In the US, emerging solutions to address the content customizability issue are offered by California State University (CSU Digital Marketplace) and OhioLink, a consortium of 86 Ohio college and university libraries and the State Library of Ohio. These initiatives provide faculty and researchers with digital learning materials (cost-based and open) enabling them to selectively acquire, share and redistribute their works. The CSU and Ohio models not only provide educators with greater access and ability to customize student learning materials, but also enable system-wide management and purchase of digital learning materials that can significantly lower pricing due to economies of scale. Toward similar ends, Europe’s i2010, establishing a European Digital Library, will combine multicultural and multilingual environments with technological advances and new business models to provide greater online access to Europe’s diverse cultural and scientific heritage (books, films, maps, photographs, music, etc.) for study, work and leisure. Providing students and educators with greater choices and flexibility for customizing learning materials, as provided by digital resources, is being examined in Asia as well as throughout Europe and North America. Park (2007), for example, studied the consortium models employed for e-books in university libraries in Korea and found a shift from printed format to shared collections via online access: “Organizing a cooperative purchasing consortium critically affects the buying power when negotiating pricing, terms and conditions” (Park 2007:78).
In addition to the above, OhioLINK’s eBook Project is partnering with major publishers to develop an online alternative for the student textbook, placing emphasis on delivering student e-books at 50% of the cost of a traditional textbook, while simultaneously enhancing learning outcomes afforded by the alignment of digital content (open, for-profit) with clear learning objectives. This e-book is delivered via a Web-based application provided by the publisher. Steve Acker, Research Director for the OhioLINK Project, reports that the University of Dayton and Miami University have successfully piloted digital texts in introductory biology and psychology courses, respectively and argues that “faculty fully versed in how to integrate digital texts into the curriculum can demonstrably improve student acceptance of eTexts as well as their learning outcomes”.
Two LTAC initiatives aimed at creating the dynamic, ‘born-digital’ environment discussed above are underway. The first is a pilot project to develop an e-book to serve students in meeting disciplinary-specific learning outcomes. This project will apply the IMS Common Cartridge interoperability standard as the base development and distribution framework. The IMS Common Cartridge is supported by many leading educational publishers, learning platform providers, open source/content initiatives, and assessment organizations. The aim of this initiative is to enable integration of course content from various sources: open, (faculty-inspired, publisher-provided) and learning tools (assessments, simulations, discussion forums) with specific learning objectives. This environment will be presented to students and faculty as an e-book and shared within a consortia setting. If successful and scalable, this born-digital alternative will begin to address the key issues facing textbooks today, cost and customizability, by offering a vehicle by which higher education institutions, systems and consortia can achieve economies of scale through group purchasing and management of learning assets, while providing only those learning materials directly relevant to learning objectives and course requirements.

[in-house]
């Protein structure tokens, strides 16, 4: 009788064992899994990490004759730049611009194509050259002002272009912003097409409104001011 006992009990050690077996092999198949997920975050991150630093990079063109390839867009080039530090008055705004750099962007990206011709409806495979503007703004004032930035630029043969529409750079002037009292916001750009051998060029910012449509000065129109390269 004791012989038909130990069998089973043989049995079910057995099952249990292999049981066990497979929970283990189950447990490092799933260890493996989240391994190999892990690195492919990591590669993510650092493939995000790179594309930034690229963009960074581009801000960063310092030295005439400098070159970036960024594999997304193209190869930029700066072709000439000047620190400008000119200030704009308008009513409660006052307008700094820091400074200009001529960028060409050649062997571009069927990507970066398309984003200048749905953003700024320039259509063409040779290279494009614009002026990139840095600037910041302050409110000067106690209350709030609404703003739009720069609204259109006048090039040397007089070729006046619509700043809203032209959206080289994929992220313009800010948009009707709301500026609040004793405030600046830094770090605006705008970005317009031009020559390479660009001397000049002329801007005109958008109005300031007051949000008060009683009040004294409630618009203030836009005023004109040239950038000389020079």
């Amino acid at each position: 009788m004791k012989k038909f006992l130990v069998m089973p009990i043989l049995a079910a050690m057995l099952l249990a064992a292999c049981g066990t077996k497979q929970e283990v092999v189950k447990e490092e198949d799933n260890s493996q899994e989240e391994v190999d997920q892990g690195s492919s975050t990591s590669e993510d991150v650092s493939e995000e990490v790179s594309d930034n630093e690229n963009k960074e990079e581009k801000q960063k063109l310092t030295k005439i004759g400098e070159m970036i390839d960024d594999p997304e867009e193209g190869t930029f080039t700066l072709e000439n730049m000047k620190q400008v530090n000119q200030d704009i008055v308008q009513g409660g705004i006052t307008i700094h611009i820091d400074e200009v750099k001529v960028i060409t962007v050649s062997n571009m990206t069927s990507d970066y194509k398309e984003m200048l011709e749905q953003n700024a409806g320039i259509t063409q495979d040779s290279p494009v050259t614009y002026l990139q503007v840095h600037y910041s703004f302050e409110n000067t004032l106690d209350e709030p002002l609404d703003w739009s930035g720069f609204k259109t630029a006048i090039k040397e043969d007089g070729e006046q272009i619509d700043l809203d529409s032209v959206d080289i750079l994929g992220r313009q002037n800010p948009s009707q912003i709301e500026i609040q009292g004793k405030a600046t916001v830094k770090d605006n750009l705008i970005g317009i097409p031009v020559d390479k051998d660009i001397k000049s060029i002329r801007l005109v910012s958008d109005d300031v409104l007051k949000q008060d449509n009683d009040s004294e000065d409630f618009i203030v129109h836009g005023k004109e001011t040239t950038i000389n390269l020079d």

Applying the IMS Common Cartridge standard will enable instructors to assemble faculty- and course-specific e-books from various resources and publish them as reusable and modifiable packages. In addition, the Common Cartridge-enabled e-book could provide options for content delivery to accommodate learner style- and accessibility-specific needs.
Application of the Common Cartridge as a framework for the e-book will benefit both publishers and the open content community by substantially reducing the production, testing and distribution costs associated with having to deliver to multiple learning platform/proprietary content formats. In theory, the reduced development and distribution costs could be passed on to the consumer: students.
A second LTAC initiative intends to build upon the e-book framework and base Common Cartridge functionality to create a Dynamic Instructional Content Environment (DICE) environment. In addition to providing the base functionality offered by the Common Cartridge-enabled e-book discussed above, the DICE environment will allow educators to sequence content per desired learner behavior/instructional strategies and provide specific content objects based on the learner’s navigational path through the sequenced content and associated assessment outcomes. This functionality will enable a truly dynamic learning environment that will provide the integration of rich digital content with ancillary, digital textbook resources (e.g. assessments, simulations, learning tools) as well as the ability to gauge the learner’s interaction with these resources and initiate personalized remedial activities via the branching or reordering of content.
As student advocacy groups and legislators continue to pressure publishers to provide greater transparency and alternatives for current textbook pricing models, and institutions continue to explore and implement used textbook and textbook loan programs to address student textbook pricing issues, the IMS GLC will work with stakeholders to continue to develop a market-based solution that leverages technical interoperability standards as a key component to the textbook cost and use solution. This solution is aimed at enabling Selective Learning and Instruction Content Exchange (SLICE) within a Dynamic Instructional Content Environment (DICE). Or, the ability of educators to ‘SLICE and DICE’ content to meet discipline-, course-, institution-, or system-specific learning objectives while simultaneously enhancing learning outcomes and reducing the price of student learning materials.
Chief Program Strategist
IMS Global Learning Consortium